TRUCKEE, Calif. — Call me cranky and old fashioned, but it seems to me when someone intentionally makes a false statement of fact — they tell a lie — that serves no legitimate interest other than self-interest, it should not be protected as free speech under the First Amendment. Unfortunately the U.S. Supreme Court does not share my view.
“I Won the Congressional Medal of Honor”
I have written about this case before, so if it sounds familiar, it should. Xavier Alvarez won a seat on a local water board in part by telling everyone he had been awarded the Congressional Medal of Honor.
Alvarez was a pathological liar, but that was his big whopper. He challenged his conviction under the Stolen Valor Act.
Stolen Valor Act
Congress passed the Stolen Valor Act of 2005 in response to a proliferation of false claims concerning the receipt of military awards. For example, in a single year, more that 600 Virginia residents falsely claimed to have won the Medal of Honor. Most were probably members of Congress.
Under the Act, it is a misdemeanor to knowingly and falsely represent yourself has having been awarded a medal in the United States Armed Forces.
The Stolen Valor Act has a long tradition behind it. General George Washington warned that anyone with the “insolence to assume” a badge or honor that had not actually been earned would be “severely punished.”
In fact, it is a crime to wear an unearned military decoration without authorization, but this case deals with free speech — the right to say you’ve earned a medal. A huge (bizarre) difference under the law.
Court of Appeals
A U.S. Court of Appeals ruled that the Stolen Valor Act regulates “content-based” speech — which is not obscenity, defamation, fraud (Why isn’t it?), or incitement — so it is in violation of the First Amendment. You remember: “Congress shall make no law ... abridging the freedom of speech...”
U.S. Supreme Court
The U.S. Supreme Court took up the case, agreed with the Court of Appeals, and overturned the Act. The justices opined that a less severe way to deal with those who lie about military glory would to be to create a data base that could be used to verify claims. A government data base of all medal winners does not exist although apparently there is a Medal of Honor data base.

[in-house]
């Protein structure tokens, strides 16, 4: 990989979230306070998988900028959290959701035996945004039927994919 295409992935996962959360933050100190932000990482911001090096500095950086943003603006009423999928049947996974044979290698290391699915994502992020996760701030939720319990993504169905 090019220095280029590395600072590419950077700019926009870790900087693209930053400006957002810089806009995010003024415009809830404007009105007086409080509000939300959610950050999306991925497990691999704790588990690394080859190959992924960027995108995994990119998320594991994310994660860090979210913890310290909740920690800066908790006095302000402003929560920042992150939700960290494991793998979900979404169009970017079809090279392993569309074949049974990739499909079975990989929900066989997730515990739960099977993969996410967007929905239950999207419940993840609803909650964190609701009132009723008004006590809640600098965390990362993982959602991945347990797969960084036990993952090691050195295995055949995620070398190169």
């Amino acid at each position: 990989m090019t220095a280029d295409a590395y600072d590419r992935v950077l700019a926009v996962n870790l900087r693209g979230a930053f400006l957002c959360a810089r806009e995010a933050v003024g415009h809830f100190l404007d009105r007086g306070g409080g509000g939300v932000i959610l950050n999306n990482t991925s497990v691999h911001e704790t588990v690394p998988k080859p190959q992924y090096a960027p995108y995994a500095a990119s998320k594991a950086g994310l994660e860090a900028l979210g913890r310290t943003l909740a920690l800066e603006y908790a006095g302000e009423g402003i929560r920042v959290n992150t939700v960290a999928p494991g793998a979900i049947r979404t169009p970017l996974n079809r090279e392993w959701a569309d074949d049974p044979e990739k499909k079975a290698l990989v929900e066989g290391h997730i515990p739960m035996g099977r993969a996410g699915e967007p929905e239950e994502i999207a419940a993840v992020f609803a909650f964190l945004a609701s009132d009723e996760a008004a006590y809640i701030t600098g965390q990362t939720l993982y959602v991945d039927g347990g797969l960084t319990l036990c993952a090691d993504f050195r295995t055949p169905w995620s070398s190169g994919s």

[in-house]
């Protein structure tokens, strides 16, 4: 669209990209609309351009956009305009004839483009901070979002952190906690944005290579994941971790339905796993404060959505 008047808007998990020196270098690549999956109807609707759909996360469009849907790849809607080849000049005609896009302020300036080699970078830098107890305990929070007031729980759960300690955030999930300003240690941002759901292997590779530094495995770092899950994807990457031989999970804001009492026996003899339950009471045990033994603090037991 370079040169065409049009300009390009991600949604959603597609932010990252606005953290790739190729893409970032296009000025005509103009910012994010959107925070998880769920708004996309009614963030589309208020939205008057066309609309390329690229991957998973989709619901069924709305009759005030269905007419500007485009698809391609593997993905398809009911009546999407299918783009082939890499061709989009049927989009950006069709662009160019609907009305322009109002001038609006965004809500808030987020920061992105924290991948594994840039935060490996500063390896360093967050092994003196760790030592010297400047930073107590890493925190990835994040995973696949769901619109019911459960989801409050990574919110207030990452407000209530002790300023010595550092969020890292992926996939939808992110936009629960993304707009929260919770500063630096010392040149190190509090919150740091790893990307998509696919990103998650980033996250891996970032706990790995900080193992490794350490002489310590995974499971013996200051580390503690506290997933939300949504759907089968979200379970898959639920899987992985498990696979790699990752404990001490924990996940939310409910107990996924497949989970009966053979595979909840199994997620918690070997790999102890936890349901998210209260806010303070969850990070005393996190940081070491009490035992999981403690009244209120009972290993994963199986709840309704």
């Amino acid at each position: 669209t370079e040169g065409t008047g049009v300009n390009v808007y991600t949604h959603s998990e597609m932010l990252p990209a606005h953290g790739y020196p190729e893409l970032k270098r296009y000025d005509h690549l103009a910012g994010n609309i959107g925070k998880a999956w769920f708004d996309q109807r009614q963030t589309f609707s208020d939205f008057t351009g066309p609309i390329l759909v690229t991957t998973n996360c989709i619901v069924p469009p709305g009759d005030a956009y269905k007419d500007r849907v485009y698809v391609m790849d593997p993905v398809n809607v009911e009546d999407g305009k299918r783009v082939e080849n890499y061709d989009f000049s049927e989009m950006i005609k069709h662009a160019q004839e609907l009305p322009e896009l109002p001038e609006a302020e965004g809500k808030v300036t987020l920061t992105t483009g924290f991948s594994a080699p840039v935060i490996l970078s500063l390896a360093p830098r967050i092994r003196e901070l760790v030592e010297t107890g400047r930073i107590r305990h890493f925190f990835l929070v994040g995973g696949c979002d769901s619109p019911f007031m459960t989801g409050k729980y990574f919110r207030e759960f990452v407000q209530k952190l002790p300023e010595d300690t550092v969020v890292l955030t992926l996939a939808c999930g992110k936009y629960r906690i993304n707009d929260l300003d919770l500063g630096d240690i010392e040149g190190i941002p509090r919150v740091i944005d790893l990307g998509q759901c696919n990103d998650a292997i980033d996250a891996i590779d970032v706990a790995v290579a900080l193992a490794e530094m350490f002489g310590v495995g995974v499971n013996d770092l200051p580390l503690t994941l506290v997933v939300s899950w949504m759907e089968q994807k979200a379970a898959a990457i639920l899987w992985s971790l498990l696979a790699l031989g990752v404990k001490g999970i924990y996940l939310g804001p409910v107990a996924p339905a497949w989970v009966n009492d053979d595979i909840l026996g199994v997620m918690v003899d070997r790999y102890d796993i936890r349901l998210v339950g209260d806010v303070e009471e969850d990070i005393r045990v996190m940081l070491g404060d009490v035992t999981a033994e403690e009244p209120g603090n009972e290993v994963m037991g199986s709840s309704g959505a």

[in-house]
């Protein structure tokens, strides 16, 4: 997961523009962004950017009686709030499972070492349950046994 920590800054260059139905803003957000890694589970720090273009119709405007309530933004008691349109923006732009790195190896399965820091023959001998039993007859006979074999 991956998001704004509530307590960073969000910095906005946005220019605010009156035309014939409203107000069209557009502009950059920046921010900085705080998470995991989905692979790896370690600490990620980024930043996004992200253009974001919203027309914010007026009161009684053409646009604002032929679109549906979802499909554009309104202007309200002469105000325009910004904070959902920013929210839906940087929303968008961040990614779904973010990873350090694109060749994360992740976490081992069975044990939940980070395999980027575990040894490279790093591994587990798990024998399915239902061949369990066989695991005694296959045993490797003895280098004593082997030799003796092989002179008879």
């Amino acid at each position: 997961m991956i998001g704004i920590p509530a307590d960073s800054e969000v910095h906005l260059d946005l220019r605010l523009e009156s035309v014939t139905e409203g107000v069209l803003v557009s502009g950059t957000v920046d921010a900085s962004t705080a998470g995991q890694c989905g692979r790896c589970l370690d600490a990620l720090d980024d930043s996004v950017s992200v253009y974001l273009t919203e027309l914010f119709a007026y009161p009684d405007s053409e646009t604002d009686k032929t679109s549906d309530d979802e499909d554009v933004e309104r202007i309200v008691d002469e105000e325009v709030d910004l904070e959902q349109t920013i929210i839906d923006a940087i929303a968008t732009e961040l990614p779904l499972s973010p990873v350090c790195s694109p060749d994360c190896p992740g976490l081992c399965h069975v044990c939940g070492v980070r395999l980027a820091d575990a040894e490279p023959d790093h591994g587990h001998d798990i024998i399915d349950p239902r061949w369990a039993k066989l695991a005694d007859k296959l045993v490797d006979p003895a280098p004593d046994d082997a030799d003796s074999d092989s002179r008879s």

Conservative Justices Dissent
Where I sometimes disagree with the Supreme Court’s conservative wing, I agree with Justices Alito’s, Scalia’s and Thomas’ Dissent (note, not Chief Justice Roberts).
The Dissent starts with this compelling statement sure to please public sentiment: “Only the bravest of the brave are awarded the Congressional Medal of Honor, but the Court today holds that every American has a constitutional right to claim to have received this singular award.”
The Dissent noted that throwing out the Stolen Valor Act is inconsistent with long-standing precedent recognizing that the right to free speech does not protect false factual statements that serve no legitimate interest and inflict real harm, such as to actual medal recipients and their families. Alito: “Spreading false information in and of itself carries no First Amendment credentials ... untruthful speech, commercial or otherwise has never been protected for its own sake.”
Justice Alito’s conclusion makes sense: “The Stolen Valor Act is a narrow law enacted to address an important problem, and it presents no threat to freedom of expression. I would sustain the constitutionality of the Act, and I therefore respectfully dissent.”
Jim Porter is an attorney with Porter Simon licensed in California and Nevada, with offices in Truckee and Tahoe City, California, and Reno, Nevada. He was the Governor's appointee to the California Fair Political Practices Commission and McPherson Commission, both involving election law and the Political Reform Act. Jim’s practice areas include: real estate, development, construction, business, HOA’s, contracts, foreclosures, mediation and other transactional matters. He may be reached at firstname.lastname@example.org or at the firm’s website www.portersimon.com.